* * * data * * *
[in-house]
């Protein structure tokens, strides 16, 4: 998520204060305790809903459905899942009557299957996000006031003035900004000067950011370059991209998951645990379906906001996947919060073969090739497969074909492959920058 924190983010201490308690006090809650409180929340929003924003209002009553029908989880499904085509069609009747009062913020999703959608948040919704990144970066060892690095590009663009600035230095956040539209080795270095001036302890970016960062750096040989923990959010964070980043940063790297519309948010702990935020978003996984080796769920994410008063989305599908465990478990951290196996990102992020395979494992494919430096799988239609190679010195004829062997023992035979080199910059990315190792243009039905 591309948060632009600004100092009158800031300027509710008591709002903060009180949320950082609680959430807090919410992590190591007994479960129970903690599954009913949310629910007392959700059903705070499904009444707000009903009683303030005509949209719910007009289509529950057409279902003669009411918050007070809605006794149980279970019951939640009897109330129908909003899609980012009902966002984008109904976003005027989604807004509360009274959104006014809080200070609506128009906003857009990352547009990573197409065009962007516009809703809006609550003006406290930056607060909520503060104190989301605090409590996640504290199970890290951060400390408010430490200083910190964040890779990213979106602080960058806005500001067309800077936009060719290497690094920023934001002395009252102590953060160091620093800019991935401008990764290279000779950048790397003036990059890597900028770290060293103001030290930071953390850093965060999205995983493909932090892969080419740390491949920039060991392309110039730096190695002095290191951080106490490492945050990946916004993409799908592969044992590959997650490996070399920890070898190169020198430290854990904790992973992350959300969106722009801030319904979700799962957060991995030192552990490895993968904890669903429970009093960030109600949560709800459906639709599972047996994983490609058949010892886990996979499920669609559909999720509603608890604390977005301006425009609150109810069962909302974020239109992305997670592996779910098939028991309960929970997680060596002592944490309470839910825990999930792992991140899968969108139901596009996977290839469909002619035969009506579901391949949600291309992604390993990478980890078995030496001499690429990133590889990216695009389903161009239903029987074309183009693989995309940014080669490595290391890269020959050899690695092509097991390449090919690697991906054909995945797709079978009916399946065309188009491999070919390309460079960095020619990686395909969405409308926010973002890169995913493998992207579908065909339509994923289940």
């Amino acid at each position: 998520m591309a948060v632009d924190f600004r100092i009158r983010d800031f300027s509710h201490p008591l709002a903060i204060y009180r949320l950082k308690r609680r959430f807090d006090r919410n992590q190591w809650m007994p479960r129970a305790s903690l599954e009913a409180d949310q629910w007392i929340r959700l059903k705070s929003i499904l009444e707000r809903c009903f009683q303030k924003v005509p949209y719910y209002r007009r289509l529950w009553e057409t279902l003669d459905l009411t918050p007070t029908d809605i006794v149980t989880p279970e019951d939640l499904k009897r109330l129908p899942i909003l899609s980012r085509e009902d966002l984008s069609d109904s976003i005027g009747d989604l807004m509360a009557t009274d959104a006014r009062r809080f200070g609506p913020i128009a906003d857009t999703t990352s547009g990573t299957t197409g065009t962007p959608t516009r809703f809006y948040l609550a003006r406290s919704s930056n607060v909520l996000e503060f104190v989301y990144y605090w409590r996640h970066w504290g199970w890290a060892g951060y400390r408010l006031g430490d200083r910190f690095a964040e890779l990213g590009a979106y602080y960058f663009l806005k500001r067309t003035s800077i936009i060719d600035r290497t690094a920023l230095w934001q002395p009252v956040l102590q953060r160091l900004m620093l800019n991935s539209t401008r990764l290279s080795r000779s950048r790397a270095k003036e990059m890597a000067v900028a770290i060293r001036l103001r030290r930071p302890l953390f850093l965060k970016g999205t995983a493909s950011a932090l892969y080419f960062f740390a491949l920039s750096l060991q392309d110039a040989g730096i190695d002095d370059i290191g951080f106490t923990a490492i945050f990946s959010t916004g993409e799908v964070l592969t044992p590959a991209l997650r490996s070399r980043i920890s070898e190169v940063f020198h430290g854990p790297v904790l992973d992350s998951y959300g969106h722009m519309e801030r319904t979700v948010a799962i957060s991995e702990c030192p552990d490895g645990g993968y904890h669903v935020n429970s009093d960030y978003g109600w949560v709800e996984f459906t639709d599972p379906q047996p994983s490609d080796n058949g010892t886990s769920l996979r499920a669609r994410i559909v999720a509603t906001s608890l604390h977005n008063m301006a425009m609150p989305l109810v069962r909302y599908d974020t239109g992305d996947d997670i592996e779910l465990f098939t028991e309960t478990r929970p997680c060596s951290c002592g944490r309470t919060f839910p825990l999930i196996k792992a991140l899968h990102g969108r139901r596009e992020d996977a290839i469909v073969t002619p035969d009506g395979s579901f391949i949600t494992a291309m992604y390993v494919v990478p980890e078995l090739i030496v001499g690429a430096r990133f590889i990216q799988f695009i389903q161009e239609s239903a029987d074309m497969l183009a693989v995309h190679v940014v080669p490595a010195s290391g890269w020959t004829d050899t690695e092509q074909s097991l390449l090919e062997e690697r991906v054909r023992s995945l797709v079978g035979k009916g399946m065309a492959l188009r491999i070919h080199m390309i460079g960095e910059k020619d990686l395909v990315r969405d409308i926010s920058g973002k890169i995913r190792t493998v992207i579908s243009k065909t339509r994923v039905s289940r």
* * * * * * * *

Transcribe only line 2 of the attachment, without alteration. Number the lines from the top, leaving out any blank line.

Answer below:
């Protein structure tokens, strides 16, 4: 998520204060305790809903459905899942009557299957996000006031003035900004000067950011370059991209998951645990379906906001996947919060073969090739497969074909492959920058 924190983010201490308690006090809650409180929340929003924003209002009553029908989880499904085509069609009747009062913020999703959608948040919704990144970066060892690095590009663009600035230095956040539209080795270095001036302890970016960062750096040989923990959010964070980043940063790297519309948010702990935020978003996984080796769920994410008063989305599908465990478990951290196996990102992020395979494992494919430096799988239609190679010195004829062997023992035979080199910059990315190792243009039905 591309948060632009600004100092009158800031300027509710008591709002903060009180949320950082609680959430807090919410992590190591007994479960129970903690599954009913949310629910007392959700059903705070499904009444707000009903009683303030005509949209719910007009289509529950057409279902003669009411918050007070809605006794149980279970019951939640009897109330129908909003899609980012009902966002984008109904976003005027989604807004509360009274959104006014809080200070609506128009906003857009990352547009990573197409065009962007516009809703809006609550003006406290930056607060909520503060104190989301605090409590996640504290199970890290951060400390408010430490200083910190964040890779990213979106602080960058806005500001067309800077936009060719290497690094920023934001002395009252102590953060160091620093800019991935401008990764290279000779950048790397003036990059890597900028770290060293103001030290930071953390850093965060999205995983493909932090892969080419740390491949920039060991392309110039730096190695002095290191951080106490490492945050990946916004993409799908592969044992590959997650490996070399920890070898190169020198430290854990904790992973992350959300969106722009801030319904979700799962957060991995030192552990490895993968904890669903429970009093960030109600949560709800459906639709599972047996994983490609058949010892886990996979499920669609559909999720509603608890604390977005301006425009609150109810069962909302974020239109992305997670592996779910098939028991309960929970997680060596002592944490309470839910825990999930792992991140899968969108139901596009996977290839469909002619035969009506579901391949949600291309992604390993990478980890078995030496001499690429990133590889990216695009389903161009239903029987074309183009693989995309940014080669490595290391890269020959050899690695092509097991390449090919690697991906054909995945797709079978009916399946065309188009491999070919390309460079960095020619990686395909969405409308926010973002890169995913493998992207579908065909339509994923289940």